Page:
The Nixon people understand better than any of us that the sun has gone. They are glad of it-it was always too bright-and because they are glad of the darkness. Nixon and his gang of moles have known best how to lead and comfort the millions of Americans who have been stumbling about trying to adjust their eyes.
VETERANS DAY WEEKEND the sun had in fact gone from New York. The city was under an overcast sky which dampened the colorful eccentricities that usually delight visitors. Manhattan seemed to be at the ends of the earth, and a look at the faces hurrying down the sidewalks suggested that in New York, personality and companionship had ceased to exist in public places--except as they had been re-invented by the younger and more adventurous city-dwellers. One re-invention of public personality that has recently swept New York is the spray-painting and magic marking of every available surface, especially subway cars, by teenage graffitists. Their calling cards are everywhere in the city, proclaiming that these teenagers may be crazy, but they are surviving: Junior 151; Mouse 162; Super Kool.
Harry J. O'Donnell is Communications Director for the New York Committee to Re-elect the President, and as far as he is concerned, Junior 151, Super Kool and most of the rest of New York are too poor and screwed-up to qualify as potential Nixon voters. But confident that the President will carry Long Island and upstate New York by a huge margin, O'Donnell is willing to let McGovern have New York City. "All we want to do is hold McGovern to a 400,000 vote plurality in New York City," O'Donnell told me. "But," he said puckishly, "if we do carry the city, I won't demand a recount."
Although he is doubtless an honest fellow, it is not hard to imagine O'Donnell stuffing ballot boxes in Queens or Staten Island. He is an overweight white-faced Irishman, and he is so rosy about the prospects of his candidate that in conversations he assumes a fatherly manner, releasing bits of information between pitches of the World Series game on television. In any other year, you would take O'Donnell for a Democrat.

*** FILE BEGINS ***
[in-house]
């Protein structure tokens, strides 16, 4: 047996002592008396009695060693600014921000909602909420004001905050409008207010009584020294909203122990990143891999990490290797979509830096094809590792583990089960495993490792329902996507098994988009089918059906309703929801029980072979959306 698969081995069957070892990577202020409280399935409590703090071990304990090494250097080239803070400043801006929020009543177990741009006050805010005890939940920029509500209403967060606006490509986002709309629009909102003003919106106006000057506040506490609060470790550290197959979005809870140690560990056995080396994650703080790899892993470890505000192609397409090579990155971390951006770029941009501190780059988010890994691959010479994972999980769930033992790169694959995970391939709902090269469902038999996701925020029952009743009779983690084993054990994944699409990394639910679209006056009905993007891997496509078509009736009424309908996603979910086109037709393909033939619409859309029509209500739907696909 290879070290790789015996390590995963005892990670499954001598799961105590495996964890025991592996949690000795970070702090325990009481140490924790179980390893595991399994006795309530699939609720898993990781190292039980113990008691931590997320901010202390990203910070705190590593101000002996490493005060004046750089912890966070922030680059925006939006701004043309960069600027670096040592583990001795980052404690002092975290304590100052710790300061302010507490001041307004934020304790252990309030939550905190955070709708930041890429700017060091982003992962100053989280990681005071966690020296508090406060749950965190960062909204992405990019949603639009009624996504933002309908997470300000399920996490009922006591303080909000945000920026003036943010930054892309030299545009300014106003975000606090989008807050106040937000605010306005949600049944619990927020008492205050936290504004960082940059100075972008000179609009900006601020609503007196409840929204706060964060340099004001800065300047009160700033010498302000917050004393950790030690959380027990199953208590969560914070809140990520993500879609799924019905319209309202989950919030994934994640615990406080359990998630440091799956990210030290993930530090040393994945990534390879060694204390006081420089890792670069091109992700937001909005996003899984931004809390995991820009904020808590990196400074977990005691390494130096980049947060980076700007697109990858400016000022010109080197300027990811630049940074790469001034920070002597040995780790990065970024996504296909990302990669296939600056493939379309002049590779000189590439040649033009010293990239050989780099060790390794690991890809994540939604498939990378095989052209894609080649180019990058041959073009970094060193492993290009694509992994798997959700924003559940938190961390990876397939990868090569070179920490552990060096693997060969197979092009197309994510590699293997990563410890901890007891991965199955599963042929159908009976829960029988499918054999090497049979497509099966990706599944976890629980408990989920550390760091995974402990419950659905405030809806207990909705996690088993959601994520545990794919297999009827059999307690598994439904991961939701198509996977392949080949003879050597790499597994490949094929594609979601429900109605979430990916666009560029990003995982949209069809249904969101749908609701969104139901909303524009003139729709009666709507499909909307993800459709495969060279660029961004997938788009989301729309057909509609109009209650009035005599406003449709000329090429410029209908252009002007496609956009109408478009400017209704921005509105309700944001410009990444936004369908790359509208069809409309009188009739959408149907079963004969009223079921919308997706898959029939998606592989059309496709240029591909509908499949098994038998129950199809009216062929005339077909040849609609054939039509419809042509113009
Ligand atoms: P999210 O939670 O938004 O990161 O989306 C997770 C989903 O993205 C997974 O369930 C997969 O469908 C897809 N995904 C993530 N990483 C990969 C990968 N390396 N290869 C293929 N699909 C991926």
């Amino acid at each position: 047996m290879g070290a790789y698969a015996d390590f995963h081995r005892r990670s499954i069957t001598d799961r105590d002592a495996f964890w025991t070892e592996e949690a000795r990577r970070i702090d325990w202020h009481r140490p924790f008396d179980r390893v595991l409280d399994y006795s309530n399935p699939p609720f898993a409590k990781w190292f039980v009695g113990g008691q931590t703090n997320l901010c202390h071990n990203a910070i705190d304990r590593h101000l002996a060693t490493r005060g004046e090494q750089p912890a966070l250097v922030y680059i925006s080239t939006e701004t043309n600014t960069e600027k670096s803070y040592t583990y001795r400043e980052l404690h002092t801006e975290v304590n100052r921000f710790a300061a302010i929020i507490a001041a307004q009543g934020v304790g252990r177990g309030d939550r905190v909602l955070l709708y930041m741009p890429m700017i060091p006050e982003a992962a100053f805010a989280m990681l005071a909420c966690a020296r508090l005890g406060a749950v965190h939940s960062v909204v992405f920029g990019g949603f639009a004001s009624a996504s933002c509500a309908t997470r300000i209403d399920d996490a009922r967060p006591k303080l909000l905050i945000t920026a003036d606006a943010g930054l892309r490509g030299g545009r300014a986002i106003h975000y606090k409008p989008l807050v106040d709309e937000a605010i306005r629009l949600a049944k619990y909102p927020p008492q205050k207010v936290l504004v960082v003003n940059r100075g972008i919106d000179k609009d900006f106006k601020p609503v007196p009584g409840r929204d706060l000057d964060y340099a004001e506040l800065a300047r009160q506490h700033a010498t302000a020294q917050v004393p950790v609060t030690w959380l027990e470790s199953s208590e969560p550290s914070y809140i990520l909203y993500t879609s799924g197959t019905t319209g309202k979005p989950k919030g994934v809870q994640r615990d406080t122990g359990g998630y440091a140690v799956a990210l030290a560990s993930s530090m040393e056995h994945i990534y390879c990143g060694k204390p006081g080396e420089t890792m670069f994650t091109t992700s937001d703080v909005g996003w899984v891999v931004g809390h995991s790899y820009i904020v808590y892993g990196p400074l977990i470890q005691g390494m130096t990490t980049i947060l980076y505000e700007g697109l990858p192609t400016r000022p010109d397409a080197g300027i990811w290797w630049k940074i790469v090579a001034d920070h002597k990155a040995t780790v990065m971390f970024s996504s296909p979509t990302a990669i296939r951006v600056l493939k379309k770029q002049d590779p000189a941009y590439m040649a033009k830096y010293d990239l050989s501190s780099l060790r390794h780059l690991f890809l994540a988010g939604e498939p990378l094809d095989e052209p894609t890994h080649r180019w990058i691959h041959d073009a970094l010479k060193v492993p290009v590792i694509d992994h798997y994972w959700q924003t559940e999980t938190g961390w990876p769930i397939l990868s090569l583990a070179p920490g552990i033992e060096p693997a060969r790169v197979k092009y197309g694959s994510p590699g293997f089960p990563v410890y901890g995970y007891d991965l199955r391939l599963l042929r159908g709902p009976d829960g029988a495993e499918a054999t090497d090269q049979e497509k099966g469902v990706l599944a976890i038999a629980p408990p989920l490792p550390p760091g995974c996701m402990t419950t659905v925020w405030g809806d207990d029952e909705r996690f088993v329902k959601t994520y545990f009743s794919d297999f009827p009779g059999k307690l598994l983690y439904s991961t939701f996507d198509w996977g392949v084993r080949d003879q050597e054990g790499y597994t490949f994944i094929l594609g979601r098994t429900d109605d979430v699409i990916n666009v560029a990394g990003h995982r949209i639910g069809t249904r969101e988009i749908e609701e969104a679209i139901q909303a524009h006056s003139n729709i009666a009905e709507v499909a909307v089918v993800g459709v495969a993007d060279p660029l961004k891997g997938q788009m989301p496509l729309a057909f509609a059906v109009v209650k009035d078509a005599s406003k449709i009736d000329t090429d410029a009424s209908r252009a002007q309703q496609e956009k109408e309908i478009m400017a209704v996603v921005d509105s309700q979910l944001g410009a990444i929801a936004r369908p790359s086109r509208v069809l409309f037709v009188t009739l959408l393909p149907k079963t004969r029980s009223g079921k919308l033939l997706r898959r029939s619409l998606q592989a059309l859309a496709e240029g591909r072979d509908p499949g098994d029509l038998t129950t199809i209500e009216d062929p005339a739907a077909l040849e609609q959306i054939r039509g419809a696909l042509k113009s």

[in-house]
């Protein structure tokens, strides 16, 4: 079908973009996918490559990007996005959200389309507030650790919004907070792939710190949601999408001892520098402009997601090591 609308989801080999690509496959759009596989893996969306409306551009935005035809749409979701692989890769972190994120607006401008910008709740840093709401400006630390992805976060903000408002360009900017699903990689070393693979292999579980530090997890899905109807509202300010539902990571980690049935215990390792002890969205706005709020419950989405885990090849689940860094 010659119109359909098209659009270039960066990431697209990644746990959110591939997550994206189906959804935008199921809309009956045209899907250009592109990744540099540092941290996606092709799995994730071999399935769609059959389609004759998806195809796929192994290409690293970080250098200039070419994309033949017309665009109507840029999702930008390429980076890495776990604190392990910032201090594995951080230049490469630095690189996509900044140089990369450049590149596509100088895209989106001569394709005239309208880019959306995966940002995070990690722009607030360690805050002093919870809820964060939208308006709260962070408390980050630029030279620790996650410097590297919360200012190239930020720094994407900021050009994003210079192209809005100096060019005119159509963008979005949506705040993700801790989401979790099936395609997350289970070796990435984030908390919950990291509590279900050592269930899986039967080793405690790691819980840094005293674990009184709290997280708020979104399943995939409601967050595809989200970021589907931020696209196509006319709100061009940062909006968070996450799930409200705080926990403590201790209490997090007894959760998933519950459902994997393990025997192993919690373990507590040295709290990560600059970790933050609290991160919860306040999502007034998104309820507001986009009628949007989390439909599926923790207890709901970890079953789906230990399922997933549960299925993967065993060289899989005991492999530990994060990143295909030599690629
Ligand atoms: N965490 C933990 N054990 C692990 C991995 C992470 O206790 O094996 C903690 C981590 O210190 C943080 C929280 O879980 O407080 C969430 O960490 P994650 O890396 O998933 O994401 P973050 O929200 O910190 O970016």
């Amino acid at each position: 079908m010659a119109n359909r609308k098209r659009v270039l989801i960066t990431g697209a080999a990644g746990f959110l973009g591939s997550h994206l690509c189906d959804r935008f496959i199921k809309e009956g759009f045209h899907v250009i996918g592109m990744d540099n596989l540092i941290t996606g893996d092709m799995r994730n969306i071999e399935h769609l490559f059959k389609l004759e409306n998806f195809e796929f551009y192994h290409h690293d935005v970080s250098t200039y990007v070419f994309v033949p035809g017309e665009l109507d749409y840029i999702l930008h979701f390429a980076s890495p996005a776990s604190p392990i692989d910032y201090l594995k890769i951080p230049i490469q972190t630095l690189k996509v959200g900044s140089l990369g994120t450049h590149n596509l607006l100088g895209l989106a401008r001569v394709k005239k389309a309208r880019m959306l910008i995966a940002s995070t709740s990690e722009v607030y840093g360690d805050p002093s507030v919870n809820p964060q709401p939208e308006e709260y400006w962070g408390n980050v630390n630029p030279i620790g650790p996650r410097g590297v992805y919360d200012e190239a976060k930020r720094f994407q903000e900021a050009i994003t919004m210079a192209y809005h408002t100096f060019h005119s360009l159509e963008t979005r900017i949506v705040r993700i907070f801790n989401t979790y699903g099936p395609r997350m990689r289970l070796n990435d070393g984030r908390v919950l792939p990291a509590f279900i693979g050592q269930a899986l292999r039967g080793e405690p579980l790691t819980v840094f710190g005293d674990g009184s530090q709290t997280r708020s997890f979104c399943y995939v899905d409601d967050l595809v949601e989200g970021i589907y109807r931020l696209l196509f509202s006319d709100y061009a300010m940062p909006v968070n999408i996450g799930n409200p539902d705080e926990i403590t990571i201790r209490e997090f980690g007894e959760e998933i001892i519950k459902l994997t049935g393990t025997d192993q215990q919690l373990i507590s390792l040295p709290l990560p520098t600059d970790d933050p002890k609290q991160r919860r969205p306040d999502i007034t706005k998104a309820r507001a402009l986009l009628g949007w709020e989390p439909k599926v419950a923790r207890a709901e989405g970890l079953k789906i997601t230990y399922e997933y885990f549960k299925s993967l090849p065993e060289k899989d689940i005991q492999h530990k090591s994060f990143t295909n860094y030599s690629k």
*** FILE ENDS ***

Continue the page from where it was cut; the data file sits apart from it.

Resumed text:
But not in 1972. Despite the fact that Nixon lost the state by 370,000 votes in 1968, New York Republicans are so confident this year that they have allowed themselves the ultimate gesture of political arrogance: a battle against overconfidence within the organization. R. Burdell Bixby, New York State Campaign Director, has ordered that the following blood-curdling message be prominantly displayed in the Hotel Roosevelt headquarters: I hope the Nixon people do to George McGovern what the Democrats did...underestimate him. If they do that...WELL KILL THEM. --Gary Hart
Bixby was once a staffer for Thomas Dewey, the classic victim of political overconfidence, and Bixby says that he "vividly remembers" the last-minute rehersals of the 1948 election. So he is trying to whip his Republican team into a frenzy before the big game.
BUT WHO CAN GO into a frenzy for Richard Nixon? The party militants at the Hotel Roosevelt look sleepy, and spend their time watching television. Even the youth volunteers--hustling political careers for themselves--look embarassed as they search for odd jobs to do, especially one young man who paced the lobby with an unused guitar hanging from his neck. He looked like a lost survivor of the 1960s, trying desperately to adjust to the new order.